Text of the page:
Finding a sanctuary with Misawa's 'Lunch Bunch'
MISAWA AIR BASE, Japan — Brady Choban worries most about the bugs. The first-grader told this to school counselor Susan Blake last week while munching on a sandwich.
His mom will soon be deploying. He doesn’t say where, just someplace where there will be bugs. And helicopters.
Brady simply tells Blake: “She works for the Air Force.”
“I bet there’s going to be people with your mom who know just what to do about bugs,” Blake says.
Brady seems satisfied with this, and the conversation turns to Dakota Morgan, who happily reports that his downrange dad, who’s soon coming home, sent him a card that says “Happy Holidays” with $6 enclosed.
And so goes another round of “Lunch Bunch”: The first-graders listen, eat and share their stories, fears and triumphs.
The Sollars Elementary School program is geared for students in kindergarten through sixth grade who have one or both parents deployed. Kids from each grade meet once a week over their lunch period with either Blake or Leigh Fox, the school counselors.
“It’s to give kids another caring adult to talk to and to be able to share experiences with kids who have similar issues going on,” Blake said. “It’s to offer additional support.”
“Lunch Bunch” began in 2002 when Misawa started getting hit with heavy deployments, according to the counselors. And it’s since grown, with about 50 kids currently involved as Misawa gets ready to send more than 200 airmen to Iraq in support of the January-to-April Aerospace Expeditionary Force rotation.
The program is voluntary. A parent must sign a permission slip. The counselors spread the word at open houses and via parent newsletters. And they rely on classroom teachers to help them identify families with a parent about to deploy or already downrange.
Kids aren’t forced to attend, but many do, say Blake and Fox, especially the younger ones who say it’s fun to eat lunch with their counselor and chat with their friends away from the noisy lunchroom.
Sometimes they play games, work on projects or leave early for recess. But often they just talk.
No one is forced to share feelings. Blake begins Lunch Bunch with “news and announcements.” That gives the kids an opportunity to talk about their parents — or something else.
Last week in one of Fox’s groups, a conversation about Christmas plans prompted one student to report that his mother would be visiting for the holiday and then returning to her deployed assignment until next summer.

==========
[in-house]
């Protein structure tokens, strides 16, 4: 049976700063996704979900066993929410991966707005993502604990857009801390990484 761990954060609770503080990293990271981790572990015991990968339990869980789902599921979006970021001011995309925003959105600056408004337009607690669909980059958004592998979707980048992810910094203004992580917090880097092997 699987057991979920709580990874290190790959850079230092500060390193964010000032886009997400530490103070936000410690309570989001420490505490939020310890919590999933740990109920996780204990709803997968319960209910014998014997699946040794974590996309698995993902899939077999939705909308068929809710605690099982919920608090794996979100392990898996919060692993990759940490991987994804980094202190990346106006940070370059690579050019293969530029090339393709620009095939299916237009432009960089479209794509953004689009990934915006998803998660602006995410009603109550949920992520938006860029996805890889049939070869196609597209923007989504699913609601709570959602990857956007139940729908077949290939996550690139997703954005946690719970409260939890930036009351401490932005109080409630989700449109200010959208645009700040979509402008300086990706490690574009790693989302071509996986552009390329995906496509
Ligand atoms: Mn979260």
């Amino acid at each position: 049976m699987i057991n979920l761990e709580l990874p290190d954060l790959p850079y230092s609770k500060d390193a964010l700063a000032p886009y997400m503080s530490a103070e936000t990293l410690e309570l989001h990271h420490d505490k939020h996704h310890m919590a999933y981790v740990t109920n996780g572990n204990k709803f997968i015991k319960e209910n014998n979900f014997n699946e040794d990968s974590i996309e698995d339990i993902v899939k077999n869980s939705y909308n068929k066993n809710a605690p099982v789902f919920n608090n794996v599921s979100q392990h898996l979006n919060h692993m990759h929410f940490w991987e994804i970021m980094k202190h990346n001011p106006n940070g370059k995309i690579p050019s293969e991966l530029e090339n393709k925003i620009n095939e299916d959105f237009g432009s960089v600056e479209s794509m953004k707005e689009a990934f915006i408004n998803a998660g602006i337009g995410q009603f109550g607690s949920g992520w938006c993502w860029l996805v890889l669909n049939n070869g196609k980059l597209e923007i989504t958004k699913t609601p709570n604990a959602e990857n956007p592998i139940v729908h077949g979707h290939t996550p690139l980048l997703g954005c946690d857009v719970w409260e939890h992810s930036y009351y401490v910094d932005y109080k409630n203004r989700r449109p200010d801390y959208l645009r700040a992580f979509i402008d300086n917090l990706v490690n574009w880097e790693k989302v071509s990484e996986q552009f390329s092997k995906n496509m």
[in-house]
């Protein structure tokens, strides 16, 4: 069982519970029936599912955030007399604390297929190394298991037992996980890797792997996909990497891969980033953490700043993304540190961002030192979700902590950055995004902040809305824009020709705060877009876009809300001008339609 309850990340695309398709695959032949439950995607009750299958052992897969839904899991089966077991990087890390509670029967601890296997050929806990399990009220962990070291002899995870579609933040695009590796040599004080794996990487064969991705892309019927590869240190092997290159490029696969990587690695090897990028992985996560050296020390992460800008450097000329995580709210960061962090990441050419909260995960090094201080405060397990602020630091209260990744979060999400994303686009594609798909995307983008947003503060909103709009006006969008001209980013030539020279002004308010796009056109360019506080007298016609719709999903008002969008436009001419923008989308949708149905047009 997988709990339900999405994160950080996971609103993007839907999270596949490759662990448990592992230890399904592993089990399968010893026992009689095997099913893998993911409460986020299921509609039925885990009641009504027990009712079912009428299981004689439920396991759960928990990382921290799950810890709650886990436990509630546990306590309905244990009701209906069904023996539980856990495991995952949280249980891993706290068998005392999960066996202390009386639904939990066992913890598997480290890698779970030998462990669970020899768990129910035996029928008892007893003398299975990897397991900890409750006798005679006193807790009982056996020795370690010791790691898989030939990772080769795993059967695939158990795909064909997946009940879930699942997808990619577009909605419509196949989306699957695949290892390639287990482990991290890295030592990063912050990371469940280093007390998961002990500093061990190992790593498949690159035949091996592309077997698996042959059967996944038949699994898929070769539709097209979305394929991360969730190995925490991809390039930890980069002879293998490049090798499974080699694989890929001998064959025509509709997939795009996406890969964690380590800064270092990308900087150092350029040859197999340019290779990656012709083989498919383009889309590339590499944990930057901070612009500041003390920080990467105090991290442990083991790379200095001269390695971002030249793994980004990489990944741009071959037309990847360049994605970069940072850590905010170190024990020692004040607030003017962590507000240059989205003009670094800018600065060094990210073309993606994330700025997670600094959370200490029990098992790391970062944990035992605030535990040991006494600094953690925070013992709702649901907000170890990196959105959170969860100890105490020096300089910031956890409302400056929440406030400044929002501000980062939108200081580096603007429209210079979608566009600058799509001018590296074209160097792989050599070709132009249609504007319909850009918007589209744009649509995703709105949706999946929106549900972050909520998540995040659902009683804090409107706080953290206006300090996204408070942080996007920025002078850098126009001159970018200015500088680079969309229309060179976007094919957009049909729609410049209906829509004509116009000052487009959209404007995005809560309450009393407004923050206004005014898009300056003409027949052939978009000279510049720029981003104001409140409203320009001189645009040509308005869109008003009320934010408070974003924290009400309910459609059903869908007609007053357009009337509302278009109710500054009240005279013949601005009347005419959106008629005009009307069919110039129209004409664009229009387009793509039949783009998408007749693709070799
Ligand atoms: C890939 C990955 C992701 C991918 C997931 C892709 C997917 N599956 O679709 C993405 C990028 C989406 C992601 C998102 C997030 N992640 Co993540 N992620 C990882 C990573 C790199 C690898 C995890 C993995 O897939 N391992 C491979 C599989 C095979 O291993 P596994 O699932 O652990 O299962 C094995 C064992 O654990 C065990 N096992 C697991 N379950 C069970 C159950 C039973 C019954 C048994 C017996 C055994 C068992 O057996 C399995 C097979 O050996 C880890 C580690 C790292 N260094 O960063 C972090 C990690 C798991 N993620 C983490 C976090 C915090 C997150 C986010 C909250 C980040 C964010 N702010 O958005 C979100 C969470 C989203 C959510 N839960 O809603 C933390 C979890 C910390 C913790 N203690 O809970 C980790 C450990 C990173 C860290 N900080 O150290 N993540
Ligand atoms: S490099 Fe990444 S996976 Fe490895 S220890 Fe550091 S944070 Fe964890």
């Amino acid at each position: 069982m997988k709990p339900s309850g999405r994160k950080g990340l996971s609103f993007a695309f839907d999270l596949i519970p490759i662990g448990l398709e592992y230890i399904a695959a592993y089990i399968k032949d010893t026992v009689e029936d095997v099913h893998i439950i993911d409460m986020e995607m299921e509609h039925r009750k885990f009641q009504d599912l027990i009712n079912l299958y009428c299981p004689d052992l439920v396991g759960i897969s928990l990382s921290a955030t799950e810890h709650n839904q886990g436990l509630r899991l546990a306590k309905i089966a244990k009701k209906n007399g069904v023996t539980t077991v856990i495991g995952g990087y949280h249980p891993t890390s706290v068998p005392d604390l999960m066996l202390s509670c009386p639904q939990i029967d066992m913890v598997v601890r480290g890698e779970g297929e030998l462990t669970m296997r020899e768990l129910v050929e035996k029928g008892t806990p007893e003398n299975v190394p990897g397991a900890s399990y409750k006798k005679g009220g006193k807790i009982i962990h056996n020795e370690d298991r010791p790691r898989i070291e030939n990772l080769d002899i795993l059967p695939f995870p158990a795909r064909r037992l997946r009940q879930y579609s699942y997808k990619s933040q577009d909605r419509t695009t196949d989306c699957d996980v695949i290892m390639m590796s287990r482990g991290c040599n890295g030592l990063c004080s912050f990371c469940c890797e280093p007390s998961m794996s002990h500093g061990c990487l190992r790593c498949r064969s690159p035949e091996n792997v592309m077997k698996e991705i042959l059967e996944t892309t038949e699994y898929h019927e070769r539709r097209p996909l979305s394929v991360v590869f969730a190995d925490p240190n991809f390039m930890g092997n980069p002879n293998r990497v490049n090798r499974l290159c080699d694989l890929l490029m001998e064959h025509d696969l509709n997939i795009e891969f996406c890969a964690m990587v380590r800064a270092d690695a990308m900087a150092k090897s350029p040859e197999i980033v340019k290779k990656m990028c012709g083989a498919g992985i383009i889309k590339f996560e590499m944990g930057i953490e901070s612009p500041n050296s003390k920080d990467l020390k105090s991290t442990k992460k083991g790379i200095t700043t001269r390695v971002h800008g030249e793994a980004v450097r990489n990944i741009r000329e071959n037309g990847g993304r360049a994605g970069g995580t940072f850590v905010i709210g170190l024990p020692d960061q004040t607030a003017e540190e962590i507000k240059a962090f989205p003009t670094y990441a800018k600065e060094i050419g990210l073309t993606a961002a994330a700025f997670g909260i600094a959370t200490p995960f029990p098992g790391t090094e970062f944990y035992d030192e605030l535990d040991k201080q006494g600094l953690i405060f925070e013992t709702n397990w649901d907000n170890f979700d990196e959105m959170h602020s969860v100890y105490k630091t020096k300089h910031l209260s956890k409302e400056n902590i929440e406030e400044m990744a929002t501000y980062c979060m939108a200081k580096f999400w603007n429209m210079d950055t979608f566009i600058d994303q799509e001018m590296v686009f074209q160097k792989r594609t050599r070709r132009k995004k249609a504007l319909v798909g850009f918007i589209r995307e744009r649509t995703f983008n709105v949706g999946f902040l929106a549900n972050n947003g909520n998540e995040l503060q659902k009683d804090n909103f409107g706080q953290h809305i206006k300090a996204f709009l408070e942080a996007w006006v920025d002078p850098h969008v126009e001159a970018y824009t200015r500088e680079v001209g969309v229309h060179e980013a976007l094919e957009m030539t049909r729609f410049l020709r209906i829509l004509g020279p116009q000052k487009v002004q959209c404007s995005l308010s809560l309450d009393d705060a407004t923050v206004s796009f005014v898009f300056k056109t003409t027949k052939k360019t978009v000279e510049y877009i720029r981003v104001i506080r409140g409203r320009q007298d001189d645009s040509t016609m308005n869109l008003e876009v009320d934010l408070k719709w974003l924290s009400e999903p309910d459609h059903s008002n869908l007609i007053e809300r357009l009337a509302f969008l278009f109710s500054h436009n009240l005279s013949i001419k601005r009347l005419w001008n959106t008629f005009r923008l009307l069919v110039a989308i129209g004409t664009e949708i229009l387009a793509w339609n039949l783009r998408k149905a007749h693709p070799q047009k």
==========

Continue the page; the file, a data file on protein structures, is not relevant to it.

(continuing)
“I can’t wait for my dad to pick up my mom,” said Rashaun Outlaw, 8. “I miss her very much.”
Fourth-grader Meghan Schneider, 10, then volunteered that her dad left that day.
“I’m sad but we did a mini-Christmas before he left,” she said.
“Even though your parents are gone, you guys have been working so hard at school,” Fox tells them. “I know they’re counting on you to do your best.”
Blake has found, especially with her younger kids, having a parent miss special days such as a birthday is particularly difficult.
“ ‘My dad’s going to miss my birthday,’ ” she said. “That seems to be a real marker.”
To help ease those birthday pangs, Blake threw an “unbirthday” party for her Lunch Bunch kids in September with cake and candles.
While some of the older students shy away from being associated with a “deployment group,” Blake said she keeps them involved by having them help the younger kids with projects, such as baking and decorating Christmas cookies recently for unaccompanied airmen at Misawa.
And some fifth- and sixth-graders aren’t embarrassed to say they look forward to “going to group.”
“We do stuff to keep you calm, not to worry too much,” said David Loera, 11, who asked if he could keep coming to “Lunch Bunch” even after his dad returned from deployment, since his dad “might be going to Iraq.”
Sixth-grader Katealia Lilly, 11, said the group helps her feel less alone.
“You get to hear how other people feel, so you realize you’re not the only one,” she said.
Blake and Fox said they believe other schools in the Pacific reach out to kids with deployed parents in similar ways.
At Misawa’s Cummings Elementary School, counselor Deb Young meets with about 20 kids per week who have one or both parents deployed. She doesn’t call the group anything, just “something a little extra special that they get to do. I get to touch base with them and get a feeling for how they’re doing,” she said.
For the most part, children do amazingly well while their parent is gone, Young said.
“Most of them are really sad when their parent initially goes away, but they adjust pretty quickly,” she said. “We’re not seeing huge effects on their life at school because their life at school is the same.”
If parents see changes in their child, “the door is open,” Young said, “to let us know if things happen at home that we’re not seeing and that we might be able to help with.”